Monday, February 16, 2009

President's Day Roundup (excerpts with video)

"Obama Aides Cite Bipartisan Success" (WaPo):
Senior advisers to President Obama on Sunday defended passage of the economic stimulus bill in Congress as a bipartisan effort, even though it received only three Republican votes in the Senate and none in the House.

Speaking on the Sunday-morning talk shows, press secretary Robert Gibbs and senior adviser David Axelrod insisted that the massive spending and tax-cut bill reflected ideas from both political parties.

"Their suggestions have been taken seriously, Bob," Gibbs told Bob Schieffer on CBS's "Face the Nation." "We'll continue to reach out to them. It's an outreach plan that includes, as you said, more than just Wednesday-night cocktails. We're going to listen for their ideas. This president is willing to listen to anybody who has got an idea that will help get this economy moving and get people back to work."
"For Obama, governing isn't campaigning" (LA Times):
New presidents and their staffs always hit unexpected obstacles in their first months. Some former Obama campaign aides are still marveling at how different governing is from campaigning.

But the administration's ranks also include people who have seen presidents come and go, and who (if they were paying attention) learned lessons from what they saw. The Clinton White House demonstrated that a presidency can survive very bad days if it stays focused on its central goals. The Bush White House showed that denying your mistakes is not always good politics. Obama's White House appears to be trying, amid turbulence, to apply both of those lessons.
"The Eye of the Storm" (E.J. Dionne):
Barack Obama senses that he's in the middle of a hurricane whose gale-force winds could blow history his way.

He doesn't mind acknowledging that he is learning as he goes, and he is not bitter about how little help he is getting from Republicans. But he will never again let bipartisanship become the defining test of his success.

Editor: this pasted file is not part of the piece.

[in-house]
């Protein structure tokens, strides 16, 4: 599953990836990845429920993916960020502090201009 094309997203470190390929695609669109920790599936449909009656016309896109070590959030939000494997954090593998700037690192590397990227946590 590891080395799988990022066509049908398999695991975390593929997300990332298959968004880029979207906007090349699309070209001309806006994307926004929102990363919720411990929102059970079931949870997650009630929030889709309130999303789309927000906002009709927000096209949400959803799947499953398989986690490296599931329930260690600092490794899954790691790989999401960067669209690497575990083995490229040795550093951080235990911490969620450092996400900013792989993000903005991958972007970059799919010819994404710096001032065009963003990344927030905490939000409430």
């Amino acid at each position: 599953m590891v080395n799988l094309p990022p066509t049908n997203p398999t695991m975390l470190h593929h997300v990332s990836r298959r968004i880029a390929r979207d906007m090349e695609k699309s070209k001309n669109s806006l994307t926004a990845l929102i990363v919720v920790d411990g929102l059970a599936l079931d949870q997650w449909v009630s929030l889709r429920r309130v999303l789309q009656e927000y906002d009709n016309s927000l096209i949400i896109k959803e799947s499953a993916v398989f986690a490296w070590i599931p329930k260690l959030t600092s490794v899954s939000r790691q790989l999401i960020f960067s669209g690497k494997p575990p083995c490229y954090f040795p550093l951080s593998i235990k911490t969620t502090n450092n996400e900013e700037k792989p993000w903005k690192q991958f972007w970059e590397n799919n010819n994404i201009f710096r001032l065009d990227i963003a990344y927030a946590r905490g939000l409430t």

And, yes, he is aware that the passage of his stimulus package, though a big deal three weeks into a presidency, is only a prelude to the "really tough" part. The next step, "getting credit flowing again" and averting "potential catastrophe in the banking system," may make the stimulus fight look like a friendly warm-up game.
Dow4KingCou, video (01:53):"Dow Constantine to run for King County Executive."

"Constantine to run for King County executive." (Seattle P-I):
Constantine said it's imperative King County leaders, facing tight budgets like most other government agencies, decide which services they can provide efficiently and which they can't. Services that the county can't deliver well should be discontinued or farmed out, he said.

He cited the county animal shelter program as an example. Last year a consultant released a report saying animals were being mistreated.

"We're doing a terrible job there," Constantine said. "Animals are suffering. Partners in the community have offered to come in. Instead we've put in more and more money."
"When her daughter was diagnosed with uncontrollable epilepsy, Susan Axelrod knew: I Must Save My Child" (PARADE):